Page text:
Raising Puppies


For Breeders and Fosters

(Newborns -12 weeks)

Raising puppies is a lot of work. There are health concerns like illness, keeping them well fed, vaccinated etc. and most breeders and rescues do an excellent job of it. Unfortunately, there is something that is often greatly overlooked when raising puppies is likely to be a contributing factor to the epidemic of dogs in shelters; training neonates for optimal emotional wellbeing. Even purebred dogs are being given up and the reasons are routinely listed as issues with house training and other behaviour problems. It’s true that owners are often not prepared for the reality of having a puppy, but how those dogs were originally raised also plays a huge factor.

Most articles on raising newborn puppies seem to be about taking care of their health and maybe how to begin potty training. Thankfully, if you know what to look for it is possible to locate information on bringing up newborn pups. New puppies are information absorbing sponges and the easiest time to stop problems like fear and house training issues are before they start.

Sounds

You can start the exposure to sounds even before birth. Try playing recordings of every sound that dogs may come in contact with for the pregnant mother or newborns. Their ears won’t be fully open and that’s perfect since they’ll be starting with the sounds muffled and can become used to the sounds as they gradually become more able to hear them. Some ideas:

  • wind chimes
  • doorbells
  • phone rings
  • alarms
  • cars
  • babies
  • dogs and other animals
  • arguments
  • children’s noisy toys
  • vacuums
  • music
  • knocking at the door
  • construction

Handling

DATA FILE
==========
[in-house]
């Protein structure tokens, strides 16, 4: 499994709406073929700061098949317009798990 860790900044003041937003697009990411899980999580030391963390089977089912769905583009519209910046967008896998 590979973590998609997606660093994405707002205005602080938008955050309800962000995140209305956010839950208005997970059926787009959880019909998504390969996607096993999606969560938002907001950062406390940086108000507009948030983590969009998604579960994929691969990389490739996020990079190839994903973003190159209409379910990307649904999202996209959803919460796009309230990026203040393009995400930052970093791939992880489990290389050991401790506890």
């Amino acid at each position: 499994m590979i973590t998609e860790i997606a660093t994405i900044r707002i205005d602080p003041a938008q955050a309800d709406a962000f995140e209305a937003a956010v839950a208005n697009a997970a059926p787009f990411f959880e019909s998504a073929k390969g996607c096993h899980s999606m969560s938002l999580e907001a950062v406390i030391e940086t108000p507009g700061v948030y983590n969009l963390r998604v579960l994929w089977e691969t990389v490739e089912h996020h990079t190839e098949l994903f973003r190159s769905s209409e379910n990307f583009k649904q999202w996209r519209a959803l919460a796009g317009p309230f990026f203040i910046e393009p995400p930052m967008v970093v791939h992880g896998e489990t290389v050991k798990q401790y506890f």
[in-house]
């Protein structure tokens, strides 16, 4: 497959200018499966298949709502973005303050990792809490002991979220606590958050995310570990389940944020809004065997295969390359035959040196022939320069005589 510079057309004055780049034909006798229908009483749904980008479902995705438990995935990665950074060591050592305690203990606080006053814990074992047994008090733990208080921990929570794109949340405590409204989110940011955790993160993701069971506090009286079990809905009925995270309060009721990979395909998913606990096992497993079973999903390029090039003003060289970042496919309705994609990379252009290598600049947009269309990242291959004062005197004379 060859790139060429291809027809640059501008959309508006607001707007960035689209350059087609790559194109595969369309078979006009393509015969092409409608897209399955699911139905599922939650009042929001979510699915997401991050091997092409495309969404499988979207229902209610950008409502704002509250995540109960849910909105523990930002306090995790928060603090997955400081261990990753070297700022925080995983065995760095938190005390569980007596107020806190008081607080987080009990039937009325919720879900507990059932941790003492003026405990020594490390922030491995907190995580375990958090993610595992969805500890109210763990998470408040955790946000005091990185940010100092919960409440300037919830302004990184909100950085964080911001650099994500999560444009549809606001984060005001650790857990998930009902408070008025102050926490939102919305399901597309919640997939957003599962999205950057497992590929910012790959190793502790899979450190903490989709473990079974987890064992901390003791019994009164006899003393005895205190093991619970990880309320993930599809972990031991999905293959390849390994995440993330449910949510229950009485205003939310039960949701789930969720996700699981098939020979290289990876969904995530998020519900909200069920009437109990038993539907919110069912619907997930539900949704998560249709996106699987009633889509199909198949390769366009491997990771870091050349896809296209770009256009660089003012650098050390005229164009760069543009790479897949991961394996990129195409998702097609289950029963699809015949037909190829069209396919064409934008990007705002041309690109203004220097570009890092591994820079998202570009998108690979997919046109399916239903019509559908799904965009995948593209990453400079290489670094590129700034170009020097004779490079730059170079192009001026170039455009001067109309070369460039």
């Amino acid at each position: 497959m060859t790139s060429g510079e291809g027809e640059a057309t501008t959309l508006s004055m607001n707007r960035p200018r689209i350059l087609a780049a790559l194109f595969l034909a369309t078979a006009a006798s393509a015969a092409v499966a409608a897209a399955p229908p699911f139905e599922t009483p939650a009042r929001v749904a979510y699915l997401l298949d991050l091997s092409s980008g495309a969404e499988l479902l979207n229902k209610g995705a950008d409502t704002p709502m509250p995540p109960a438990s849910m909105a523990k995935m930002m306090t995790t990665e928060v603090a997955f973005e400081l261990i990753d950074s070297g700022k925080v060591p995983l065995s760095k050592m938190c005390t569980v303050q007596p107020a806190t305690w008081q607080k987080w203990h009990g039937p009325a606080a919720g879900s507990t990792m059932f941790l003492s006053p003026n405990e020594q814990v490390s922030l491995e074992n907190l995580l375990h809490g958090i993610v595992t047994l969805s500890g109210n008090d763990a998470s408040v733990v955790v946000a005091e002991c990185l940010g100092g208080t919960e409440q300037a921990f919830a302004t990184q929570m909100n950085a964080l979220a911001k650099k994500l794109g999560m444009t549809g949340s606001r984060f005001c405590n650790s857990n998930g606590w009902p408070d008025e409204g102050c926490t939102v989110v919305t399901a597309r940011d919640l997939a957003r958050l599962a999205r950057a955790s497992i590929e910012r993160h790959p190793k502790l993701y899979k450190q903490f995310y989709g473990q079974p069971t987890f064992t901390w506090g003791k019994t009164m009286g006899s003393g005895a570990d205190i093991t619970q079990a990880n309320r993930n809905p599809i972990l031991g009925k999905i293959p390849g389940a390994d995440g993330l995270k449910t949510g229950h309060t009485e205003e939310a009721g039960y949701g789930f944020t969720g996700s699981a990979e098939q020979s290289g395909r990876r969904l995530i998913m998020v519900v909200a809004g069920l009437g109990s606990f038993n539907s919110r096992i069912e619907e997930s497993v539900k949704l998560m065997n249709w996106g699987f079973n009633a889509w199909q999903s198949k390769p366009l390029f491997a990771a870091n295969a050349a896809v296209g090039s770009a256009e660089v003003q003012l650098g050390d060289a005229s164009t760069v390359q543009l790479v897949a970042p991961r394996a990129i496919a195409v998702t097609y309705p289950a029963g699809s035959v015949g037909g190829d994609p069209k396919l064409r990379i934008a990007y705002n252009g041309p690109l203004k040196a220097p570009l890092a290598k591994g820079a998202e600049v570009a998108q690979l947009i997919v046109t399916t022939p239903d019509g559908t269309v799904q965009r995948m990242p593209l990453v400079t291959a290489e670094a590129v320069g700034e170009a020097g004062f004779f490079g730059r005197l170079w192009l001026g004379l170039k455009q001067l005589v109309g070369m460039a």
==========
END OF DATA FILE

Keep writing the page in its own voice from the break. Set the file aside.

Get your puppies ready for vet checks and grooming by doing some brief handling practice every day. It’s important to always do these within the pup’s comfort zone and help them learn to relax and enjoy themselves. Things to get them used to include:

  • Being gently restrained in various positions
  • Having their ears and mouth examined
  • Being brushed (try using soft and then more bristly toothbrushes)
  • Having their paws handled and nails trimmed and filed
  • Having their rear ends checked
  • Baths
  • wearing muzzles

Diverse Environments

By the time the pups start exploring outside the whelping box there should be many different types of textures under their feet and things to explore. Try to offer mini playgrounds for puppies to play on like in this adorable video. Some other ideas:

  • Linoleum
  • Gravel
  • Sand
  • Grass
  • Prickly welcome mats
  • Carpet
  • Teeter-totters
  • Skate boards
  • Tunnels
  • Dangling objects
  • Sprinklers
  • Shallow water (while supervised)
  • Stairs

Scents

You can expose the puppies to many scents to improve their ability to get along in their future home including the smells of babies, cats and whatever else you can think of. Since newborn pups already have the ability to smell you can start this right away. Give pups blankets that have been used by infants or other pets to get pups used to the smells. You could even leave containers with used hamster bedding, diapers and cat litter- just make sure the puppies can smell but not play in or eat them! Other ideas:

  • Baby diapers and blankets
  • other dogs blankets
  • farm animals and waste
  • small animal bedding and waste